5.22 Discrimination and Discriminatory Harassment

Statement on Harassment

Macalester College does not tolerate unlawful discrimination or discriminatory harassment in any form. It is inconsistent with the maintenance of academic freedom and violates community standards. The goal of College policies and procedures is to create a community free of any form of unlawful discrimination or discriminatory harassment. The College will take immediate and appropriate corrective action when it determines discrimination or discriminatory harassment has occurred.

Macalester College values the right to free speech and the open exchange of ideas and views in our learning and working environment. We, as a community, are committed to embracing multiculturalism, internationalism, anti-racism, social justice and a celebration of all forms of diversity. Macalester College is dedicated to assuring dignity for all and desires to be welcoming to every member of the campus community. Members of the College community have the right to be free from all forms of unlawful discrimination and discriminatory harassment. Any individual who harasses or abuses another based on a protected class status is subject to the disciplinary procedures of the College. The College expects its members will educate themselves about such behavior and be vigilant in protecting the right to an environment free of discrimination and discriminatory harassment.

The Nondiscrimination Policy addresses the College's prohibition of discrimination and harassment based on race, color, national origin, age, religion, creed, disability, sex, gender identity, marital status, familial status, pregnancy, genetic information, membership or activity in a local human rights commission, veteran status, sexual orientation, and status with regard to public assistance, or other legally-protected category or characteristic; the process for a student or employee to report concerns of discrimination or harassment; and the process the College will follow in response to such a report. Allegations of sexual misconduct should be reported in accordance with the Title IX and Sexual Misconduct Policy and will be handled pursuant to the procedure identified in that policy.

Anyone experiencing discrimination or discriminatory harassment is encouraged to report to the College's Nondiscrimination Officer:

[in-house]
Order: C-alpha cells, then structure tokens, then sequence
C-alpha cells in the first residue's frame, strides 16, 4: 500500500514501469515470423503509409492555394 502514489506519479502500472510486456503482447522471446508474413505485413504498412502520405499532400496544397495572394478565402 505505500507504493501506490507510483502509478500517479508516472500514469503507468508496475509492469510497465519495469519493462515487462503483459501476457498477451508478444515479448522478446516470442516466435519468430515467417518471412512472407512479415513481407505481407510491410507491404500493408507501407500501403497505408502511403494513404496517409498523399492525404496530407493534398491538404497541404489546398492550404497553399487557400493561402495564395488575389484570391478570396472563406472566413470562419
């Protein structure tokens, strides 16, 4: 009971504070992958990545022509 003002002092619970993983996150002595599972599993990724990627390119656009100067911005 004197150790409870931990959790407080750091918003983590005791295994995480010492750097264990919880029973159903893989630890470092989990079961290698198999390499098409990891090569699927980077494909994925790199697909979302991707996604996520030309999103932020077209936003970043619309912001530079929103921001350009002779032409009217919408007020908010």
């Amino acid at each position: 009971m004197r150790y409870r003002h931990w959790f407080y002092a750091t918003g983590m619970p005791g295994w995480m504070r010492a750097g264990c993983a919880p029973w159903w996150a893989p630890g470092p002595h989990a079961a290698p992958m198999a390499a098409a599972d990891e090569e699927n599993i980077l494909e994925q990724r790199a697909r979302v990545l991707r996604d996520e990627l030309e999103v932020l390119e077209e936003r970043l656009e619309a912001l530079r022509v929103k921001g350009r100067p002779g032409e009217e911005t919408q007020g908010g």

Title IX Coordinator and Nondiscrimination Officer
Regina Curran
243 Campus Center
Telephone: 651-696-6258
Email: titleixcoordinator@macalester.edu
1600 Grand Avenue
Saint Paul, MN 55105-1899

Duty to Report Prohibited Conduct

The College encourages anyone who has been experienced prohibited conduct to report the incident to the College. In addition, all employees who have observed others experiencing what they believe to be incidents of discrimination or discriminatory harassment shall to report such conduct to the Nondiscrimination Officer promptly. All community members are responsible for being fully familiar with the Nondiscrimination Policy.

Reports can also be made online via the Bias/Harassment Incident Report.

Call 911 immediately if you are in physical danger or in need of medical attention.

The Macalester Department of Public Safety (651-696-6555) is also available for 24/7 reporting and response.

Macalester specifically prohibits discrimination and discriminatory harassment. You do not have to be sure your concern meets one of these definitions to report. All reports are welcome and you will receive follow-up from the appropriate College official to discuss your report.

Discrimination is defined as inequitable or unfair treatment of an individual or group when based upon legally protected characteristics, including race, color, national origin, age, religion, creed, disability, sex, gender identity, marital status, familial status, pregnancy, membership or activity in a local human rights commission, genetic information, veteran status, sexual orientation, and status with regard to public assistance. Discrimination is conduct based upon an individual’s protected class status that excludes an individual from participation, denies the individual the benefits of, treats the individual differently, or otherwise adversely affects a term or condition of an individual’s employment, education, living environment or participation in a program or activity.